Mostly though, he does a profile of Professor John Cioffi. And although his track record is impressive, the world has not suddenly been delivered a magic bullet for hyperspeed broadband access.
ECI noted that:
DSM [Dynamic Spectrum Management] is a promising technology expected to provide reliable, fiber-optic-like rates over the existing copper infrastructure. DSM is expected to have a significant impact on the market, as the DSL industry is looking for solutions beyond VDSL2 to increase subscriber broadband rates.
The establishment of this multi-disciplinary consortium, funded for three years, and effectively underwritten by the Israeli Government stands the commercial development of the technologies in very good stead; rather than remaining “slideware”, a commitment has been made to push for new FTTC-based last mile platforms and in a very public way. ECI presented a discussion on DSM and the partnership at Broadband World Forum in Paris, the proceedings of which I have not yet seen released.
Integrating three tertiary institutions into a commercial consortium will be no mean feat. Many a telco research initiative in this country between universities and businesses has hit structural roadblocks, and technologies commercialised out of university research make a big bang at press release time, but fade into unrecognisable-by-the-public consolidation. In 2000, I watched as Radiata took USD$295m from Cisco and have been waiting ever since to see the “leading semiconductor technology” reappear proudly as Powered By Radiata (TM).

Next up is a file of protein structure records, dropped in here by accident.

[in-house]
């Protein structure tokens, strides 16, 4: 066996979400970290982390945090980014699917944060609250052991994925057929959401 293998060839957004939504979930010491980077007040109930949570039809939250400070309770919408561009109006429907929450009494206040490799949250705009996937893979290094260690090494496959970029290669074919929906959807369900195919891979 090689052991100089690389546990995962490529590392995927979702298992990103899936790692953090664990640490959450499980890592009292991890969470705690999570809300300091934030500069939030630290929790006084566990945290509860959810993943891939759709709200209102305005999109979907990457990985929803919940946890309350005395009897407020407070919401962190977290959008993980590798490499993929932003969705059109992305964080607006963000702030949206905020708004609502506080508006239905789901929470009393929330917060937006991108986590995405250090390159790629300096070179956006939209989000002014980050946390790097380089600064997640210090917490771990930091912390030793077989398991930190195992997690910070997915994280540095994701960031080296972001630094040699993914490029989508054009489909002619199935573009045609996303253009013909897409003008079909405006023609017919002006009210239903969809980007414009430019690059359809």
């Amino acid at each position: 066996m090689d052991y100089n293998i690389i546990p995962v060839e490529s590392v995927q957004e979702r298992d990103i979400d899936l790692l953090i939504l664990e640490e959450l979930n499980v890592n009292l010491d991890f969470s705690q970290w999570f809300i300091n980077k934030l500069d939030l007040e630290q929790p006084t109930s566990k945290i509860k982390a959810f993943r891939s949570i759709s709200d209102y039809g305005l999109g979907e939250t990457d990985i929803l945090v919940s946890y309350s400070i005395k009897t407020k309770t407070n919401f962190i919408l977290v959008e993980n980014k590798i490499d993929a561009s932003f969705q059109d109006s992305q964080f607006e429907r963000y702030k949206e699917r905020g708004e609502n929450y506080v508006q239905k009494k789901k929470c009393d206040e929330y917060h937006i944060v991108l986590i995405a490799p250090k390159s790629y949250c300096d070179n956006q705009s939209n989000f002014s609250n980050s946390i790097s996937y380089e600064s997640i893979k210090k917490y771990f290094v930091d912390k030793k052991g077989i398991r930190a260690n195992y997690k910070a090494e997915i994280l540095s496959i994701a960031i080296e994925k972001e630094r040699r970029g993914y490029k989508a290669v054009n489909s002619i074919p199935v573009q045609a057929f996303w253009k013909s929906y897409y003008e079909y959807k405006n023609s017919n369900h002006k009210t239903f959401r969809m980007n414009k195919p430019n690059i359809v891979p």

So why do we often latch onto The Next Great Thing and the Way Of The Future technology or innovation? I believe it’s human nature to engage with the fruits of clever endeavour, but it could be a result of a disbelief in scientific principles. That is, if we have a problem today, never fear: the solution is “Coming Soon!”; physics can be beaten into submission by new technologies via science.
I hear very similar comments The Next Greatest Thing made by broadband and telco companies in Australia, but they are usually referring to one or more of:
- New vendor product release that bests the industry leader by “blah” percent
- ADSL 2, 2+, VDSL2, or acronym-next access technology
- Proprietary, patent-pending, announced today solution to worldwide problem
Yes, the emerging and developing technologies of “soon” can help new business become viable: but shouldn’t genuinely-sturdy propositions for customers be able to be deployed on “Network Any”?